When I first started driving a taxi, there were still traces of the old days around. On the streets, a camaraderie existed among most cab drivers. Even though the industry was in a freefall, you could still make money. Not like in the past, according to the old-timers, but enough, it seemed, to keep us coming back to the yard for another shift.
Over the next year, though, lots of familiar faces began to disappear. The drivers I used to see at cabstands and queued outside theaters and late-night dance clubs weren’t around anymore.
By the summer of 2016, the streets were as lonely as my backseat. Working four shifts each week, I was struggling to bring home more than $100 a night. Which didn’t come close to paying all the bills. And now that my wife was pregnant, so much more was at stake. Fortunately, she had plenty of freelance work, but once the baby arrived, I would have to cover the gaps.
Around this time, I was having a dreadfully slow shift one night, chasing ghosts on Market Street, prowling through the Castro and the Mission, looking for anyone to get in the back of my cab…
Just as I’m about to descend into complete despair, my phone chirps. It’s Mr. Judy. He’s at Lucky and wants a ride home. That’s a $20 fare. I stretch and say I’m just around the corner, then race across town before he gets tired of waiting.
After picking him up that first time and giving him my number, he started calling for rides almost daily. When things were busy downtown, I’d blow him off. But there were some nights he’d need more cab rides than half The City combined. And he was always generous. Not only paying the meter, but usually doubling it. Part of what he called profit sharing.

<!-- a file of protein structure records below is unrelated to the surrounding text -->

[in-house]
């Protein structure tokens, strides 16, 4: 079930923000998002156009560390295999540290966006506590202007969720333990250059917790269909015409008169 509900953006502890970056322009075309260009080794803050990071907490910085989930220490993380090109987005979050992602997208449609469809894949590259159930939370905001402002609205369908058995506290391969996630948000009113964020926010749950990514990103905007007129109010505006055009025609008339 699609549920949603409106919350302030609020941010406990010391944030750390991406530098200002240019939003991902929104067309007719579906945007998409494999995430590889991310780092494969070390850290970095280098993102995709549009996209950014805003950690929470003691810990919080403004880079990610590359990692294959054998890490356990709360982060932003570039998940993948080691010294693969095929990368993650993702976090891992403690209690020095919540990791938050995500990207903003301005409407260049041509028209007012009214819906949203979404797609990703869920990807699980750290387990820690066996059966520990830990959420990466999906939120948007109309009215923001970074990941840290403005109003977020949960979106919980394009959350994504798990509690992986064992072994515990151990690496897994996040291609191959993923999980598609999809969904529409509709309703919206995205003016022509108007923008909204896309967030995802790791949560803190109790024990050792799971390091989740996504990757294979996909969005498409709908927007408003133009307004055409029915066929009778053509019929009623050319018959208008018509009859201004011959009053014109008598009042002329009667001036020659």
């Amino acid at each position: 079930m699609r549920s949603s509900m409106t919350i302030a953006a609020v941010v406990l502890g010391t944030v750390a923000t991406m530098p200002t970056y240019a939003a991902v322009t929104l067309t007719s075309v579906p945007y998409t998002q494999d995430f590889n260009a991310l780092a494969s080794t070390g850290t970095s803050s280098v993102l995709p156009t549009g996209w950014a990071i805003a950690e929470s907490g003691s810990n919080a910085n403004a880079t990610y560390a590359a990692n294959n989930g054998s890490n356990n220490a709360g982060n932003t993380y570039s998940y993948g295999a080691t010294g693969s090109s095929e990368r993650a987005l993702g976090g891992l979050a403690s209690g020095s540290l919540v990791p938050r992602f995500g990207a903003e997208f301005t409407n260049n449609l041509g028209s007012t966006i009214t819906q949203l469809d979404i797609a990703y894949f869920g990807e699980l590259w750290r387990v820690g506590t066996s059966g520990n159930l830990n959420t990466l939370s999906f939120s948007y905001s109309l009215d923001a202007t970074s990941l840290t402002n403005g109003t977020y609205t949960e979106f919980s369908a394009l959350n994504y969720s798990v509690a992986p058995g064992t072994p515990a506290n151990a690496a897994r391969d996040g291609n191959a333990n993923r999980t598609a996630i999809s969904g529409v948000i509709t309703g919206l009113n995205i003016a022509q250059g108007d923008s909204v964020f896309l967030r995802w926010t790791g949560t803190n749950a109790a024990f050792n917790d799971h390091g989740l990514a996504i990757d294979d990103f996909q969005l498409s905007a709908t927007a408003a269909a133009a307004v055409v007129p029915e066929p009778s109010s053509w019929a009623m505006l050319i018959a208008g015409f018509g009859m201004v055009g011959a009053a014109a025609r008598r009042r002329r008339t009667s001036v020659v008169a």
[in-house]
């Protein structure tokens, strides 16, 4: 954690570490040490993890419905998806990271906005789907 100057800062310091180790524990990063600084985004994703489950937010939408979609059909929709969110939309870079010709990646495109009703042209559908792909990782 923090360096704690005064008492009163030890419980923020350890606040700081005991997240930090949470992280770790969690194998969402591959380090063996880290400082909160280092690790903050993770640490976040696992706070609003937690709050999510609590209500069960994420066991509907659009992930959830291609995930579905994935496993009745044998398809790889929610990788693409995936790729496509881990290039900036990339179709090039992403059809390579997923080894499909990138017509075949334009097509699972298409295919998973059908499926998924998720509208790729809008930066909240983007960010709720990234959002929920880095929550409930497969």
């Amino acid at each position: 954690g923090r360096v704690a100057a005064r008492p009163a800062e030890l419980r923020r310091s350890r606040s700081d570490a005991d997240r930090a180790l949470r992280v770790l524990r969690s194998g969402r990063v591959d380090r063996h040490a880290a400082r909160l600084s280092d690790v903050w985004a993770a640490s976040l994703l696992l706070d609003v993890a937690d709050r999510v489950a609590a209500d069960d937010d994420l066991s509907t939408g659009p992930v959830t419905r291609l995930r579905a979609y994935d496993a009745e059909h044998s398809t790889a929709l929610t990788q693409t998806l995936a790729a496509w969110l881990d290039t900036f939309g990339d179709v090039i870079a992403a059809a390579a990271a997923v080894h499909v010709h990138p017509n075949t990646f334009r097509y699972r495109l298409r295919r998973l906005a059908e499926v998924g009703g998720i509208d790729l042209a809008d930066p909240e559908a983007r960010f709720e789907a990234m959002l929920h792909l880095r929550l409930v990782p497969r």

As I pull up to the bar, he’s standing outside talking to the doorman.
“Sorry,” I stammer. “The lights were brutal.”
Taking his preferred route to the flop house in Bernal where he’s been staying the past few weeks, he asks me about my night. Usually, he just babbles the whole way, but tonight, he’s practically fully cognizant.
I tell him about my night, how I barely have my gate and gas and that I’ll have to work late to make any kind of profit.
“How much is your – what do you call it, your gate?” he asks.
“Yeah, my gate is $105 tonight,” I tell him. “But I also have to put $15 of gas in the tank. Plus, a $5 tip for the cashier. So, more like $125.”
“Damn. And that’s all you’ve made so far tonight?”
“Here.” He pulls out a wad of bills from his front pocket. “I just keep shoving moving in my pockets all night and never get a chance to sort it out,” he says with a nervous chuckle. He takes seven 20s out of the mess of cash and hands them to me. “Take this and go home to your wife. There’s nothing left out here tonight. The bars are dead. Just go home.”
The next day, Judy calls me for a ride in the early afternoon, just as I’m leaving the National yard. I pick him up outside Casanova. On the way to Lucky, after a few stops along the way, he brings up my gate again.
“I have something for you.” He hands me a folded stack of bills. “That’s $140.”
“What’s this for?”
“It’s like a retainer,” he says. “I usually take several cabs each day. But I’d rather only deal with you, since I can trust you. So, if you can be available to pick me up regularly, I’ll cover your gate.”
“And pay the meter, too, of course.”
Unsure if he’ll even remember this offer later, I accept his offer. How could I not?
After dropping him off, I head downtown to try my luck in the Financial. There’s something a little nefarious about this proposition. It feels like I’m making a deal with the devil. But with my expenses covered at the start of each shift, I have one less thing to worry around. For now, at least.
Kelly Dessaint is a San Francisco taxi driver, currently on hiatus due to COVID restrictions.